When Hulu made its debut nearly a decade ago, you would have been forgiven for thinking its semi-cryptic name was actually an acronym for “Here’s, Uh, Lotsa Unrelated stuff!” For its first few years, the streaming service’s offerings were hilariously scattershot, a mix of rando ‘80s sitcoms, oddball documentaries, and some cool Criterion Collection samurai movies—none of which you could find too easily. Over the next few years, Hulu’s offerings expanded to include old episodes of South Park, new episodes of The Mindy Project, and high-end series like The Path and an adaptation of Stephen King’s 11/22/63 (plus a lot of early originals you likely forgot about). But the service’s identity remained confusing: Just Hu was Hulu, anyway?
With this morning’s Emmy nomination announcements—during which the network earned 13 nods for The Handmaid’s Tale—the answer become way more clear. Thanks to Tale, Hulu has finally jumped into the prestige-TV pigpile that also includes streaming competitors like Amazon and Netflix (not to mention HBO, which got 22 nods for Westworld alone). And it’s not just the sheer number of nominations that’s so impressive; it’s also where they landed. Tale found a spot in the incredibly competitive Best Drama Series race, which also includes Stranger Things and This is Us. And Elisabeth Moss’ nod for Best Actress in a Drama Series could very well give the service its first-ever major category victory (Moss, who got career-high reviews for Tale, was nominated six times for Mad Men, but never won). In the streaming era, all you need is one pop-culture-shifting show to change viewers’ perceptions forever (think Netflix with House of Cards, or Amazon’s Transparent). With The Handmaid’s Tale, Hulu has gone from “that place where you sometimes watch old Happy Days episodes” to an upscale service worthy of attention (and accolades).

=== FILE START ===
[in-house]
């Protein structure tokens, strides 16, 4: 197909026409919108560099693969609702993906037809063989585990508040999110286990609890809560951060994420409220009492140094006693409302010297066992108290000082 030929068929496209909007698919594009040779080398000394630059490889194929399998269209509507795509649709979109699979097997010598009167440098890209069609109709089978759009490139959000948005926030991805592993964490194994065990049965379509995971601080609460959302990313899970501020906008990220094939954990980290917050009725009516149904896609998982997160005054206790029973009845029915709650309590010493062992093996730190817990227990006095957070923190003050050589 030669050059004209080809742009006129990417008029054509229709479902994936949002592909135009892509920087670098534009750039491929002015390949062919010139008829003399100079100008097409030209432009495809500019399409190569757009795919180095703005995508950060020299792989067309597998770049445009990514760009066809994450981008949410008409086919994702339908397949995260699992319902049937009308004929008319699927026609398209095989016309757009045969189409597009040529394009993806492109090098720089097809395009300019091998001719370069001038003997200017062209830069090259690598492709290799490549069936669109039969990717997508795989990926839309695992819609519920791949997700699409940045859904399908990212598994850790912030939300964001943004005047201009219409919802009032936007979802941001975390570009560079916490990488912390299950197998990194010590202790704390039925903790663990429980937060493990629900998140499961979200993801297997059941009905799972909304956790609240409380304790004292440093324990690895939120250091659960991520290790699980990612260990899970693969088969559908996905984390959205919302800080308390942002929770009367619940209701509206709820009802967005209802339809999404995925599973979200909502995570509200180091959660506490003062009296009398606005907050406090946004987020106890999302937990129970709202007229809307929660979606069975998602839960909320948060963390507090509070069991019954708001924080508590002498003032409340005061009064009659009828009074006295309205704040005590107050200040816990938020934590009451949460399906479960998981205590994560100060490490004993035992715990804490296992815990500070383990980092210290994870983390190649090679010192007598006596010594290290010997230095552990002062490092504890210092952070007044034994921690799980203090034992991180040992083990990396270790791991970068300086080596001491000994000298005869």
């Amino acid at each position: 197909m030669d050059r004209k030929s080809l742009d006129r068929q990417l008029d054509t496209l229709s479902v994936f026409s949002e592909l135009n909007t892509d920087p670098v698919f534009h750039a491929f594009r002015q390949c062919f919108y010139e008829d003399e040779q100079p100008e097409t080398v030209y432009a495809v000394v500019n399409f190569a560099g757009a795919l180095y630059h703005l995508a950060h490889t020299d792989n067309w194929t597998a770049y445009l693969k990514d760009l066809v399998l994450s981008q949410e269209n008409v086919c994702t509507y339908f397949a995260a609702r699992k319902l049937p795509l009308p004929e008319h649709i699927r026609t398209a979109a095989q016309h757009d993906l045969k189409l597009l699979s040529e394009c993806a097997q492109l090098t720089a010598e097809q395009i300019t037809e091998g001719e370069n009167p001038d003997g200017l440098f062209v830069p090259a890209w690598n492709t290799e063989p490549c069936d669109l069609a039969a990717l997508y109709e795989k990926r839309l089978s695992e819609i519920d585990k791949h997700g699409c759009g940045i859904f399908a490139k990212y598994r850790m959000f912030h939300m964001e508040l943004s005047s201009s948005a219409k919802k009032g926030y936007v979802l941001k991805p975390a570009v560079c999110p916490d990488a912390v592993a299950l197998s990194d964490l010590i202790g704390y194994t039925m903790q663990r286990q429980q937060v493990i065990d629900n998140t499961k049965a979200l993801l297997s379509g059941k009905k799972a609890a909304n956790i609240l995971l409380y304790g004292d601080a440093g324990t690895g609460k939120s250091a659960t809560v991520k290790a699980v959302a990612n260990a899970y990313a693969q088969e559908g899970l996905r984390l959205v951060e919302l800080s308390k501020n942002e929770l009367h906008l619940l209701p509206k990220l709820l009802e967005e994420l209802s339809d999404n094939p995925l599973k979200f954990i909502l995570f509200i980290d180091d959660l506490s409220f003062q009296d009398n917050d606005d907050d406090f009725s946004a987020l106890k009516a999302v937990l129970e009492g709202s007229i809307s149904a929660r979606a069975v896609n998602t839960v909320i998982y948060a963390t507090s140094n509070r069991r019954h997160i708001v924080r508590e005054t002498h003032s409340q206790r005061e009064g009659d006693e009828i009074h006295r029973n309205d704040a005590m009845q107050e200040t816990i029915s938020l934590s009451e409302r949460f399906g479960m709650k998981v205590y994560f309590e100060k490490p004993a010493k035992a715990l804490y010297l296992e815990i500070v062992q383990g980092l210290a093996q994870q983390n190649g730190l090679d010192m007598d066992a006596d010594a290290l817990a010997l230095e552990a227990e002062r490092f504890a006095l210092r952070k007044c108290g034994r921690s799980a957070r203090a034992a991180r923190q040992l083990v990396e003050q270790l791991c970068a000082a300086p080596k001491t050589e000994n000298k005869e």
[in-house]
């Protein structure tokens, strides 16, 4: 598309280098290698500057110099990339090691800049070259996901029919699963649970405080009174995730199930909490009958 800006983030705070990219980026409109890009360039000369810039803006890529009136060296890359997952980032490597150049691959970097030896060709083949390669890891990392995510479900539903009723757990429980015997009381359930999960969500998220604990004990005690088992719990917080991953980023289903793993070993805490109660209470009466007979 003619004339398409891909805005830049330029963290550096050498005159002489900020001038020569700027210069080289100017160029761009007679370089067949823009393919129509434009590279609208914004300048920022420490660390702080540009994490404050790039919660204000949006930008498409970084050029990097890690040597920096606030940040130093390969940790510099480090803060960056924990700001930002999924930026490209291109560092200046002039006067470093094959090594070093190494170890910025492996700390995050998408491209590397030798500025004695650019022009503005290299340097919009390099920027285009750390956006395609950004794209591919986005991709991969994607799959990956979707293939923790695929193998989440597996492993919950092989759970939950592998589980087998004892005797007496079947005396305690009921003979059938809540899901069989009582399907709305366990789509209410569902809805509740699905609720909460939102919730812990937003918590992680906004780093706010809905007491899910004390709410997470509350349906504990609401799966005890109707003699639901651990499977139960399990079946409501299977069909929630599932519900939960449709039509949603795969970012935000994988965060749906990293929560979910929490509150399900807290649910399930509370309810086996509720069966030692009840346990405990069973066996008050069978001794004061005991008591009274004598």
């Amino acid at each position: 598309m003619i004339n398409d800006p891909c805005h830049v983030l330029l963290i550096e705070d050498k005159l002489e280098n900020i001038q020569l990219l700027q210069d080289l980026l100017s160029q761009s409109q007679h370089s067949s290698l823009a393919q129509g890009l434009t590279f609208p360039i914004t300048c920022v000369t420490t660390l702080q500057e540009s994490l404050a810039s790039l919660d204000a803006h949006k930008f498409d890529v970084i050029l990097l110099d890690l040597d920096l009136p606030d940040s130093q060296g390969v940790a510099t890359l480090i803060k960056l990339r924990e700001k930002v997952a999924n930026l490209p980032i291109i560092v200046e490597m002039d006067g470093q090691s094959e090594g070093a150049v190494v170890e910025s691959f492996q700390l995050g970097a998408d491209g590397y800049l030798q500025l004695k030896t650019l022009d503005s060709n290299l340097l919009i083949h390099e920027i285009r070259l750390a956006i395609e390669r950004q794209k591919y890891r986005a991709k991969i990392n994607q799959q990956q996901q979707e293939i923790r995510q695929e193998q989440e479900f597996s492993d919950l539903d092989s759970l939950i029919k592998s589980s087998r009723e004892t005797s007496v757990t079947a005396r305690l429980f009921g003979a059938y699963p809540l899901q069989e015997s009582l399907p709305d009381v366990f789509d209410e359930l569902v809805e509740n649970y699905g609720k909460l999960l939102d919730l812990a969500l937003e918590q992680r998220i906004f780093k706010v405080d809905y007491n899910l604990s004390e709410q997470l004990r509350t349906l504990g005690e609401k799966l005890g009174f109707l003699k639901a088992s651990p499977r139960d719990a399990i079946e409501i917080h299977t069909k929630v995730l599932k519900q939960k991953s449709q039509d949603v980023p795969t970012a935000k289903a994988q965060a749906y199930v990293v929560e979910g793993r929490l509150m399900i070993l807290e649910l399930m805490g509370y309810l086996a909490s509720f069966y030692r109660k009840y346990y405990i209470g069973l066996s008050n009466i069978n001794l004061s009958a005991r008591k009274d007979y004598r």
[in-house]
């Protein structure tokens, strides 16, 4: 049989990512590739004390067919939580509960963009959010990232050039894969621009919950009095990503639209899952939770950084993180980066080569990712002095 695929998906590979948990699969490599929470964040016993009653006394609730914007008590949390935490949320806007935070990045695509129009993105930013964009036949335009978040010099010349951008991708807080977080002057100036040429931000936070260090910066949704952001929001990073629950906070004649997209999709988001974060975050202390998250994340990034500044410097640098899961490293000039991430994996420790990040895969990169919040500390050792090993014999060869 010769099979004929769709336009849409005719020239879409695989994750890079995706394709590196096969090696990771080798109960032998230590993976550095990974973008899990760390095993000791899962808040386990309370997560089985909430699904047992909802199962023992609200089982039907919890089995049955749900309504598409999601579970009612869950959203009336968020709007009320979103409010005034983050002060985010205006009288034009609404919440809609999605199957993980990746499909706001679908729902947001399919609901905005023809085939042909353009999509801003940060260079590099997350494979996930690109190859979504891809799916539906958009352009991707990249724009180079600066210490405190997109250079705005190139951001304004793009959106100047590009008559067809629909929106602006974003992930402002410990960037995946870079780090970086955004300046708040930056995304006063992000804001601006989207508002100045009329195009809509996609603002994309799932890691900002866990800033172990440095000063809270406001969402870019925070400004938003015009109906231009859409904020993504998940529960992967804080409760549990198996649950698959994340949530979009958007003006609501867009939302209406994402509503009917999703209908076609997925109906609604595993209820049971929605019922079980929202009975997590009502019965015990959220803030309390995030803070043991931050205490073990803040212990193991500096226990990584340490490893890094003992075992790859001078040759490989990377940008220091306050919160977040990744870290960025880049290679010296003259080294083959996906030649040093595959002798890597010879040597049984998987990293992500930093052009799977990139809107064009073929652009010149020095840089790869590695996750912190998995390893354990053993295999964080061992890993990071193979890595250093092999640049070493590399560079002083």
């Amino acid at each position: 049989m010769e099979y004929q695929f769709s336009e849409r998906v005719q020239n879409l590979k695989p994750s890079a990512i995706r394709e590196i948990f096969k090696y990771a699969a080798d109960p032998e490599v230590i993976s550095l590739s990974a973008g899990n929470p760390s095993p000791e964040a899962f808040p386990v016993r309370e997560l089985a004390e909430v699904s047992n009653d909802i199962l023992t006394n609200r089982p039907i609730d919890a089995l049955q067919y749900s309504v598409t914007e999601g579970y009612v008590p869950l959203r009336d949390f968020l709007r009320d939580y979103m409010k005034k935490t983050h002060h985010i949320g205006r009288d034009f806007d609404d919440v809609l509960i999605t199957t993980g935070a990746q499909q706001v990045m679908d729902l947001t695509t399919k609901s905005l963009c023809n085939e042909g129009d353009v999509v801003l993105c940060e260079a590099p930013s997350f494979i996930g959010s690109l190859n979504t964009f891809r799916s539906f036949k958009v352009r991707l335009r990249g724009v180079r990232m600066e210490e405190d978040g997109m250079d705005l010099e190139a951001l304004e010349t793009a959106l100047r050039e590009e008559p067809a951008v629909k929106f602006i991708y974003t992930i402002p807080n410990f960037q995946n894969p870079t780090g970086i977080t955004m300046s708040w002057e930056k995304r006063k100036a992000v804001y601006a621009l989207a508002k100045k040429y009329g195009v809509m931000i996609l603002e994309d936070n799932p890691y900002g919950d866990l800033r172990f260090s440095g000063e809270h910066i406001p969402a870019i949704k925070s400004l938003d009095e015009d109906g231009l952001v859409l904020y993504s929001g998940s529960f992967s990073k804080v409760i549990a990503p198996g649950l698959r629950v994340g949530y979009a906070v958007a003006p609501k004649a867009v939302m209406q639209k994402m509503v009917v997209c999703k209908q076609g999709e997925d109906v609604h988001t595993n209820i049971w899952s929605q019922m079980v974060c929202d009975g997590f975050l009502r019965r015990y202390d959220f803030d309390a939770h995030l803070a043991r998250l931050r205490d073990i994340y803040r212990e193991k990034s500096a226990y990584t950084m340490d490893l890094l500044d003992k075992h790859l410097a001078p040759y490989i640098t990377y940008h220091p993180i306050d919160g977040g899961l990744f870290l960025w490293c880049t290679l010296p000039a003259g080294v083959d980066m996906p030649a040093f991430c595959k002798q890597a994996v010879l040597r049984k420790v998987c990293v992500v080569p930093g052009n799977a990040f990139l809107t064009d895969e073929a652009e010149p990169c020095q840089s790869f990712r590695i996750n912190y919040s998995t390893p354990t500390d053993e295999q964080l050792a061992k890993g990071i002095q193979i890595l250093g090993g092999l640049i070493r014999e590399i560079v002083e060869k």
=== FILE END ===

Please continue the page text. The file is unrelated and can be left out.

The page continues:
Another major winner today: Netflix, which landed a staggering 91 nominations, making the streaming service second only to HBO. The company was no doubt assisted by an elaborate, seemingly endless awards-season campaign that filled the Los Angeles skyline with “For Your Consideration” ads, and filled prospective Emmy voters’ calendars with meet-and-greet events. But ultimately, Netflix’s biggest asset was its own programming: Master of None, Black Mirror, The Crown, House of Cards, Stranger Things, The Unbreakable Kimmy Schmidt, Grace and Frankie, and Ava DuVernay’s documentary The 13th were all zeitgeist-gobbling hits that would likely would have been nominated even without the fanfare. (As for streaming competitor Amazon—which produces far fewer hours of original TV content than Netflix—it earned a solid 16 nominations, including nods for Transparent and Catastrophe).
The Emmy announcements were also notable for a few absences: Game of Thrones didn’t qualify this year, thanks to the award show’s window of eligibility, which may be why Westworld wound up with such a strong tally. Jimmy Fallon’s Tonight Show was ignored (too much Trump-tussling?), and previous winner Girls was left out of the Best Comedy Series race (too much rump-hustling?). But new series like Atlanta, Feud: Bette and Joan, and This Is Us had strong showings, proving that Emmy voters are willing to embrace new series—a far cry from the ‘90s, when it sometimes seemed like the same reliable network shows and big-name stars were rubber-stamp-rewarded year after year.
What’s most impressive about this year’s noms, however, is the way they demonstrate just how malleable the very definition of “television” has become. The Emmys have room for not only a streaming-service hit like The Handmaid’s Tale, but also a viral-video-series-turned-comedy-smash (Billy on the Street), a Squarespace commercial starring John Malkovich, the opening credits for Stranger Things, SamanthaBee.com, and a few virtual reality experiences. Unlike other award competitions, it’s an all-encompassing, free-wheeling overview of all manner of delights and distractions, no matter the size of the screen they played on.